...that I started to think about it. Istarted think excel and J when you're building your model, you're reallyacting as a software engineer, so there's a lot of parallel to theengineering industry, but we haven't really adopted a lot of the bestpractices that are common in engineering. As an example, I thinkpeople build financial mol in a very organic method. You don't necessarilystart off with architecture. You don't mass things out ahead of time and manycases you end up with these Horo Spaghetti models. People are nottracking the changes, they're, not commenting the changes and you're notsort of tepti individual component of the model, and you know the bestpractice. I Pi haven't really adopte to separate the role of the builder andthe Qa team, a D and, ultimately the end user, and so I think a lot ofopines and co can relate to going into meeting and not being a hundred percentcomfortable with the numbers and, if you think about it, you know like theperson who's building the financial model have the unenviable role of alsoin many cases, haying the model and what really ends up happening is theCEO or the board and becoming sort of the Qate for the financing,which is a term that AFI. So, ultimately, you know wanted to buildsoftware that leverage the strength of spreadsheets and he also helps peopleto adopt the bat practices of of the engineering world into the I wor. Thatis such an excellent answer, because, first of all, you explained that theneed so well and the problem out there. I've heard that from so many people onthe BOKLA team, about spreadsheets that love hate and where you know it hindersf PA and then the the need that you're trying to solve. You can just hear yourpassion around it so tell us, then more about on plan and how you're solvingfor that, because that's what I hear all the time when I interview founderson the show is that nervousness about...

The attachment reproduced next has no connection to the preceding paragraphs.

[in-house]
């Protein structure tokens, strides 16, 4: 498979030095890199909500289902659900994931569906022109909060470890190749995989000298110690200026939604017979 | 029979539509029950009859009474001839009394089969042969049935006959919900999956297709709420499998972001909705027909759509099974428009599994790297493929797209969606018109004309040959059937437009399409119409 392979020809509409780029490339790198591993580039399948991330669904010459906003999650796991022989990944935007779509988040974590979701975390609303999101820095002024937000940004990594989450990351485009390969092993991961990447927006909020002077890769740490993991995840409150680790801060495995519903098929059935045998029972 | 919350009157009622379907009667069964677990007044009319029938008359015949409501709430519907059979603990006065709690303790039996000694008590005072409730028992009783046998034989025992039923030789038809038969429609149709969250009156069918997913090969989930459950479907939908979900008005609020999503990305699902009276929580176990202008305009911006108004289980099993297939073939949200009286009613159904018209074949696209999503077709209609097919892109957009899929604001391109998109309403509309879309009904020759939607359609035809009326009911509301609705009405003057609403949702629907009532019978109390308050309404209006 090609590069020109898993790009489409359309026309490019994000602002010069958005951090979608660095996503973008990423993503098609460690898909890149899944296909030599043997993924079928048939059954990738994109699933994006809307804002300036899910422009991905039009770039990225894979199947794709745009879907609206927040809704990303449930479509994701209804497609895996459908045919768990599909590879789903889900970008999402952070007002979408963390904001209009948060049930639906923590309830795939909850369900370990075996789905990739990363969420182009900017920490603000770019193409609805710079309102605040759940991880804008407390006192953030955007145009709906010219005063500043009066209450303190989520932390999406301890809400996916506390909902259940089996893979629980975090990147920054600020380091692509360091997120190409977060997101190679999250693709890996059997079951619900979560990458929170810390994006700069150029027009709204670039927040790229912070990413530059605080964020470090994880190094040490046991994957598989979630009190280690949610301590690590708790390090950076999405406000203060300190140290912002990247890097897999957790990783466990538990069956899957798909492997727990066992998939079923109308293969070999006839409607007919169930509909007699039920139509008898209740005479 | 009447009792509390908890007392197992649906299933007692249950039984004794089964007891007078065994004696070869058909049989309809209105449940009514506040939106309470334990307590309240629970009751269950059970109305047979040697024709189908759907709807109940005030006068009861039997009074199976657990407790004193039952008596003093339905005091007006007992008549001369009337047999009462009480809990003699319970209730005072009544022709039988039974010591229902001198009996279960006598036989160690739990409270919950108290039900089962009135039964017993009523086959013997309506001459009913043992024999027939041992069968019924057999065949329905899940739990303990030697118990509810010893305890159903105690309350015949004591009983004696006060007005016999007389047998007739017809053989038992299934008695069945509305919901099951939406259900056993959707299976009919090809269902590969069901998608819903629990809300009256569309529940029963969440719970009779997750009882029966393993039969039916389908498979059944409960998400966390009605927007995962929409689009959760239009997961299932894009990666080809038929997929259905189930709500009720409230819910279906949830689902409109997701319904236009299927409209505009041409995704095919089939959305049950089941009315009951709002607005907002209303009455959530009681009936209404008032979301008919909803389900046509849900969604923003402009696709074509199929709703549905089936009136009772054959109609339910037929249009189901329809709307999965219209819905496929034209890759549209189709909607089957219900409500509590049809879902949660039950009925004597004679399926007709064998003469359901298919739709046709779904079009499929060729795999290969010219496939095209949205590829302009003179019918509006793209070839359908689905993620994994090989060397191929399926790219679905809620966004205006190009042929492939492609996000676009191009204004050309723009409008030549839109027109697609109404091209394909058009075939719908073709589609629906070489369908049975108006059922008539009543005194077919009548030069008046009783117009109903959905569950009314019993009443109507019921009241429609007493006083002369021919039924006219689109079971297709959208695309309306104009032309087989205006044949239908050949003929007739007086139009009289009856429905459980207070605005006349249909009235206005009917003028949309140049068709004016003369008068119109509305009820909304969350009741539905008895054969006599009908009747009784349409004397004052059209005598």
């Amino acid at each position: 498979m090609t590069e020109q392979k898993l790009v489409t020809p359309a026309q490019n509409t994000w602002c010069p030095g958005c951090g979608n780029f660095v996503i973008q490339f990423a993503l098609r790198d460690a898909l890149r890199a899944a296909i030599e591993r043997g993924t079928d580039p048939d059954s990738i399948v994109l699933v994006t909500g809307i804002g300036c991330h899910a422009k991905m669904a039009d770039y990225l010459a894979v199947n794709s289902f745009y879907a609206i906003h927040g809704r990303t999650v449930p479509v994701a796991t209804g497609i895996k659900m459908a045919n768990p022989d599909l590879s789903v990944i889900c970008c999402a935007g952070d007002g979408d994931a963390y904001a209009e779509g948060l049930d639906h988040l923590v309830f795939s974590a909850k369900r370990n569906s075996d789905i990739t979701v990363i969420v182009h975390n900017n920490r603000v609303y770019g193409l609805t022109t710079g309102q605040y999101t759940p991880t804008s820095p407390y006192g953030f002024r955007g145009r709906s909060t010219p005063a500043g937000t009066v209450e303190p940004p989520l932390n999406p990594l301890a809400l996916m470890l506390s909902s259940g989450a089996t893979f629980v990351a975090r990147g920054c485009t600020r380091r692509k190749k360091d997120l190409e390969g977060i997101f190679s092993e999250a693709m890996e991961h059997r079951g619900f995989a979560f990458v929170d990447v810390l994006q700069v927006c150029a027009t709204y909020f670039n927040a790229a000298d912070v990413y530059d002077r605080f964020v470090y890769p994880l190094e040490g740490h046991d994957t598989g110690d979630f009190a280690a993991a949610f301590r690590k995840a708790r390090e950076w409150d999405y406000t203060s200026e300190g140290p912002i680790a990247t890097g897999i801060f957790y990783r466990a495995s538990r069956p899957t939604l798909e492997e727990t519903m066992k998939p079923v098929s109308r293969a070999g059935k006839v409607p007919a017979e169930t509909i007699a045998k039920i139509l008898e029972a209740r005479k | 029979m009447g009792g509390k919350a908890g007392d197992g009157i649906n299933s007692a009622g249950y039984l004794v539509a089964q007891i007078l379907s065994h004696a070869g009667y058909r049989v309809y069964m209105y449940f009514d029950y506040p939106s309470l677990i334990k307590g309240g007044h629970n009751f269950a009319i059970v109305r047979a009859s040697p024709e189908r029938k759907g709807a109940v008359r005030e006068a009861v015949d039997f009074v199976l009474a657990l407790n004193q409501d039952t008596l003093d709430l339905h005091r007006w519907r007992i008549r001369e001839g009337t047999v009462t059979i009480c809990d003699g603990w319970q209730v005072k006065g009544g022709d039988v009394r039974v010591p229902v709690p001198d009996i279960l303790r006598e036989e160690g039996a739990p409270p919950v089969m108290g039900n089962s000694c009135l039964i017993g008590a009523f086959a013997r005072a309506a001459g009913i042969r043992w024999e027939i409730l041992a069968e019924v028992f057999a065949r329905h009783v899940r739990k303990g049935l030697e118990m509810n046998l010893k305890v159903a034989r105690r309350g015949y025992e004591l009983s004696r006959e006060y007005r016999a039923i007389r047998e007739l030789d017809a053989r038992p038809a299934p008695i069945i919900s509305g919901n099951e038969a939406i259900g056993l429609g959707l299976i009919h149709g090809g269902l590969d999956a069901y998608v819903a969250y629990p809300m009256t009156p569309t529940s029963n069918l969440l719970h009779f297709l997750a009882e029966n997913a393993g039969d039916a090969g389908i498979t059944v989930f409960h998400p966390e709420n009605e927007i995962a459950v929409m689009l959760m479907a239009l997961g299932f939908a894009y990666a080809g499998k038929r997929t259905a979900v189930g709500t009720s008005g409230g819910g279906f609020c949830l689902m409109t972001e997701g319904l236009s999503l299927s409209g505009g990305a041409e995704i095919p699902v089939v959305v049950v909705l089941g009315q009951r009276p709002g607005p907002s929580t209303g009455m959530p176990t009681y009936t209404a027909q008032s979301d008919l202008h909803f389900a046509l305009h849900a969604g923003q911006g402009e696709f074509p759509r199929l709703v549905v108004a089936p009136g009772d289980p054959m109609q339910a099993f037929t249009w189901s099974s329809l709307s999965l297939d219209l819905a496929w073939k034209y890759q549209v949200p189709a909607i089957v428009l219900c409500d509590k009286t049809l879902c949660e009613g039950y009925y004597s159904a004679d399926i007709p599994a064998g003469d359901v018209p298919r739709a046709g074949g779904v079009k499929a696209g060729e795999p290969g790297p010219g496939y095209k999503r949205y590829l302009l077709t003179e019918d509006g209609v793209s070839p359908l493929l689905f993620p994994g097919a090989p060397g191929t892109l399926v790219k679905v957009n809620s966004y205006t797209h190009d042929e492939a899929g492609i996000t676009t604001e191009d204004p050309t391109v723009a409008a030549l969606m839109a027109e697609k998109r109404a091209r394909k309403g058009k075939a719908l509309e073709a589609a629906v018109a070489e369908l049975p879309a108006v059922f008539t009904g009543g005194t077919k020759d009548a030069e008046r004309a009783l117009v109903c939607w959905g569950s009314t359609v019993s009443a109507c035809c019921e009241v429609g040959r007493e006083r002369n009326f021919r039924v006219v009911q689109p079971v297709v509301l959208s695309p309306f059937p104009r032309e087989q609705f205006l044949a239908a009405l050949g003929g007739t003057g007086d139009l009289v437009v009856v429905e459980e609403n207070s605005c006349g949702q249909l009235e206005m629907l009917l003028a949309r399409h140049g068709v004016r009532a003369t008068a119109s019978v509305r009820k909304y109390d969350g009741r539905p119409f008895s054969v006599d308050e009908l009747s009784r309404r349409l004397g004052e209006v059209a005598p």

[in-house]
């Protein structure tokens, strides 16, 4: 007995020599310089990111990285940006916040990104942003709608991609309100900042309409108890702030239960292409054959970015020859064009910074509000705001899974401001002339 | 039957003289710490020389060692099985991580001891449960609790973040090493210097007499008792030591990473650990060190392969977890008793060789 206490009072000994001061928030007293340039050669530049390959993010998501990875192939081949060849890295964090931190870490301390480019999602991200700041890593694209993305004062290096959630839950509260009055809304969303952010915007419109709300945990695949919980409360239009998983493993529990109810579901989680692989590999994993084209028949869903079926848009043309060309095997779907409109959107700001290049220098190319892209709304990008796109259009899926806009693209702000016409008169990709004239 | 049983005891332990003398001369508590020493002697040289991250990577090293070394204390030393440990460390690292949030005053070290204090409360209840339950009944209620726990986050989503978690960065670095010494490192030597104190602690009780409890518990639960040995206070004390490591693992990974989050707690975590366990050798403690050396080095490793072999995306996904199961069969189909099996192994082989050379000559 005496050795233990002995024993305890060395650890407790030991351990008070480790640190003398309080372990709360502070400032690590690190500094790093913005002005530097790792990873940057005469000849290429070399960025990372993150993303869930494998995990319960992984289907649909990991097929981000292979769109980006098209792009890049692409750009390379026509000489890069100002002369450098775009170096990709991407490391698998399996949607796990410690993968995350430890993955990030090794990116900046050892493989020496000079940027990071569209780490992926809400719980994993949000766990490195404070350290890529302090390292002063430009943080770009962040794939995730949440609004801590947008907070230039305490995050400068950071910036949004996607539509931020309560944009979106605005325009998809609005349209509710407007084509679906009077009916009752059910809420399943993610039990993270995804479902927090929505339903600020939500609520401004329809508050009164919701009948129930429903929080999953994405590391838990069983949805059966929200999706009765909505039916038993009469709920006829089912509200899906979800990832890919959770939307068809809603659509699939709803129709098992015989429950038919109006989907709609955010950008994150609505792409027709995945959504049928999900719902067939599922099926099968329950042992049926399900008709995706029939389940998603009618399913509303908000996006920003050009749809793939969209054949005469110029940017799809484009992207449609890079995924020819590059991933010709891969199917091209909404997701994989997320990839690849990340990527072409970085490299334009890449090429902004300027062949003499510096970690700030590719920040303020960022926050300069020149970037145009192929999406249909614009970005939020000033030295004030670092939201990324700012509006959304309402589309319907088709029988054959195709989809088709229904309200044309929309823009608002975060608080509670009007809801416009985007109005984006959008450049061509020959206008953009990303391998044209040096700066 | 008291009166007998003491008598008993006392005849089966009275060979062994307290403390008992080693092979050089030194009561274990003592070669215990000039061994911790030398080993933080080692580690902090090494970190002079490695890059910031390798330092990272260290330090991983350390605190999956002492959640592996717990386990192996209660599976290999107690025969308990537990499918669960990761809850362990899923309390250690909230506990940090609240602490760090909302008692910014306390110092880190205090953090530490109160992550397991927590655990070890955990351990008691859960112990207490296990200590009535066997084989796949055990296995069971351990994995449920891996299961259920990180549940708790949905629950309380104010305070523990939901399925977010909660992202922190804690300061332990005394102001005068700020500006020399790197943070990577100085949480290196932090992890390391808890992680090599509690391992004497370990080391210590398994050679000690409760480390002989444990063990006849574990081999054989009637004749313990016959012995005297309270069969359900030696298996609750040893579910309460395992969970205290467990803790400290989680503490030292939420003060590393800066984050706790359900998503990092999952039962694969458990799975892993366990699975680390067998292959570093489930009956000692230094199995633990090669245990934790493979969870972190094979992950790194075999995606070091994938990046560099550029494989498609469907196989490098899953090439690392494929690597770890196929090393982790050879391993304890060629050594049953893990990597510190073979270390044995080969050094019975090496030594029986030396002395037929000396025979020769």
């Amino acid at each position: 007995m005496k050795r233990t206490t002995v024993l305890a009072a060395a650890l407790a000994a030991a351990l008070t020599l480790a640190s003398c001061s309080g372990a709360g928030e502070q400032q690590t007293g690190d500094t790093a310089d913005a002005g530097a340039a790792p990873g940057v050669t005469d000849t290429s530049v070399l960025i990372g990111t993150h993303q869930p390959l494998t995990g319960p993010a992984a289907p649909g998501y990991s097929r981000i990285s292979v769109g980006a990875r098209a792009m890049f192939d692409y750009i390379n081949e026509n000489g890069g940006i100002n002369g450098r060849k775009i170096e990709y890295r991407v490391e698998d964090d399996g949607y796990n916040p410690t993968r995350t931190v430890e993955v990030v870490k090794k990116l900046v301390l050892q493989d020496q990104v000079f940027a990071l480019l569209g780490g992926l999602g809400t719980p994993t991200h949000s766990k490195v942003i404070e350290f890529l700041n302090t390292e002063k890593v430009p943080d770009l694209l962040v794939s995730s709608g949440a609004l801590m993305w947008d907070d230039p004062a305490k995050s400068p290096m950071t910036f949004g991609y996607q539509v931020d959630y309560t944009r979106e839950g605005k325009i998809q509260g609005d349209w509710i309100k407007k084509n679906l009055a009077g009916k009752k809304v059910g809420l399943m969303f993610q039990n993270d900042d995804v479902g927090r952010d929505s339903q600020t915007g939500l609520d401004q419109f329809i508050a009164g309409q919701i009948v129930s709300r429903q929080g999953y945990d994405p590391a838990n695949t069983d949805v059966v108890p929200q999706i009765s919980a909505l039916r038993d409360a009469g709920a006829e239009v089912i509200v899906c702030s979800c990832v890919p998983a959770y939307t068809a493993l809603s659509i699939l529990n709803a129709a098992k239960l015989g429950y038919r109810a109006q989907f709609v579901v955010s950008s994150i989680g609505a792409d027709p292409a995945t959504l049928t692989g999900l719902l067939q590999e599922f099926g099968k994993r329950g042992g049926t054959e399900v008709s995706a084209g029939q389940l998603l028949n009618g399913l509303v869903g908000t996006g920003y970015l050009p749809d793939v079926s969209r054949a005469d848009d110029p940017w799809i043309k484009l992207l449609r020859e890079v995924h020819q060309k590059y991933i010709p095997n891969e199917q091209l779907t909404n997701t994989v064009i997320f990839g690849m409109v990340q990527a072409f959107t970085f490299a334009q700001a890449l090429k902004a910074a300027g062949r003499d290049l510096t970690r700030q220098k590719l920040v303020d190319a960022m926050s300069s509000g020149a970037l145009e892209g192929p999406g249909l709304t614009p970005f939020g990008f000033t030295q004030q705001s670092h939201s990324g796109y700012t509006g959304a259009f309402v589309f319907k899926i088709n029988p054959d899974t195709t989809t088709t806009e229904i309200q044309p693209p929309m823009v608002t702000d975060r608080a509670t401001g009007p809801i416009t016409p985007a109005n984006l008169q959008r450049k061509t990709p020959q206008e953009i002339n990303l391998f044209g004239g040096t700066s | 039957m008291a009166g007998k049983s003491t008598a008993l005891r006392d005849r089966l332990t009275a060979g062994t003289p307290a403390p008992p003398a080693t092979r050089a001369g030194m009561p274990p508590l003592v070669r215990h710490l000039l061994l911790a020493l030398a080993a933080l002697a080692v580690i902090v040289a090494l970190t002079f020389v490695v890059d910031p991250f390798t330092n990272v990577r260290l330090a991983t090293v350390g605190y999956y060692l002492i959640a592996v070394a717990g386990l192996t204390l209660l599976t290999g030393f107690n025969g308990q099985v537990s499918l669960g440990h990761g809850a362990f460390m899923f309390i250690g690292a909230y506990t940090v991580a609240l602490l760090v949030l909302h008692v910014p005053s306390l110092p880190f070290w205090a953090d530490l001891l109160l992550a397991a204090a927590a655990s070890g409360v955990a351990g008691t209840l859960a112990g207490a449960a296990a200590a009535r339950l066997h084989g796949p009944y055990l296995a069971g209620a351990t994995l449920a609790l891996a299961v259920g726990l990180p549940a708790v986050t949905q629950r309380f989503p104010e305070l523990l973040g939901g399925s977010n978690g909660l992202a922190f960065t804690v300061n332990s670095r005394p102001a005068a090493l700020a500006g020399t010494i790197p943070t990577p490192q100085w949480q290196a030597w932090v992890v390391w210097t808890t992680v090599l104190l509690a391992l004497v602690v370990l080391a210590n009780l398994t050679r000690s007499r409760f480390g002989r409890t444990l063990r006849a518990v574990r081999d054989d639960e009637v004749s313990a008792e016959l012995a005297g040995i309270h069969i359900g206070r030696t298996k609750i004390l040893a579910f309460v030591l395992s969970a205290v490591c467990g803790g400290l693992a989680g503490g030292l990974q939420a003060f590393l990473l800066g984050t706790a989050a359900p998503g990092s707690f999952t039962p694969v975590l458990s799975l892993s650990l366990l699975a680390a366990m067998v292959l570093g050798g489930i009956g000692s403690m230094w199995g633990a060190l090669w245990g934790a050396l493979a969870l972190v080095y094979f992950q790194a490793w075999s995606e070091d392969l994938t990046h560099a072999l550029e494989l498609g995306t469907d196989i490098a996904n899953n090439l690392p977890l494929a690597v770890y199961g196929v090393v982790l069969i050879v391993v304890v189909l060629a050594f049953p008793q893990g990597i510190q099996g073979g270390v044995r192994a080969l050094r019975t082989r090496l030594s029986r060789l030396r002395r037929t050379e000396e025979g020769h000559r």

...the numbers in their pitches, rightthat that's where they're going to fall apart, because that's the part, youknow least totally so thin. The first thing that you know so the way that weaccomplish this dream, a sort of are this goal of giving you the basketballwork, giving you the best of spread sheets as well as the bout softwarewe're. Actually we built on on top of Google seeds, and so essentially, what we're doing is: We'veadded data integrations Davida, Ization role and permissions scenario,forecasting you know and variant analysis natively into a fat layer, andthen we've also built out a multi dimensional data vas, because breadsheets are awesome for many things, but the more data you put into them, theless performe they become, and so we've added both Adinit as well as us. APPENApower tools onto Google sees to make the team more powerful and to reallygive them a forthand tool like every other department and one of the uniquethings about on in you can log into an pine use it rect corect lit from there.You can build a formula that you can run becret, but you can also use itdirectly in Google sheet, so you literally do not have to give up yourspread for the modeling work that you have and so got be. The analogy that Ilike to use is that we're giving you what I would call an iron man suit or asort of super powers for your Google seats, preaches and mals, and then youknow, ultimately, why do you want to build a financialmodel like? Why is an important develop financial model? What, and you know Ithink, at the end of the day, I think there's really three key things thatfrom an end user perspective that are critical one, I think, is it's reallyimportant to over visual at your data. I think PA is to Tabular, and so Ithink, you're able to strand and...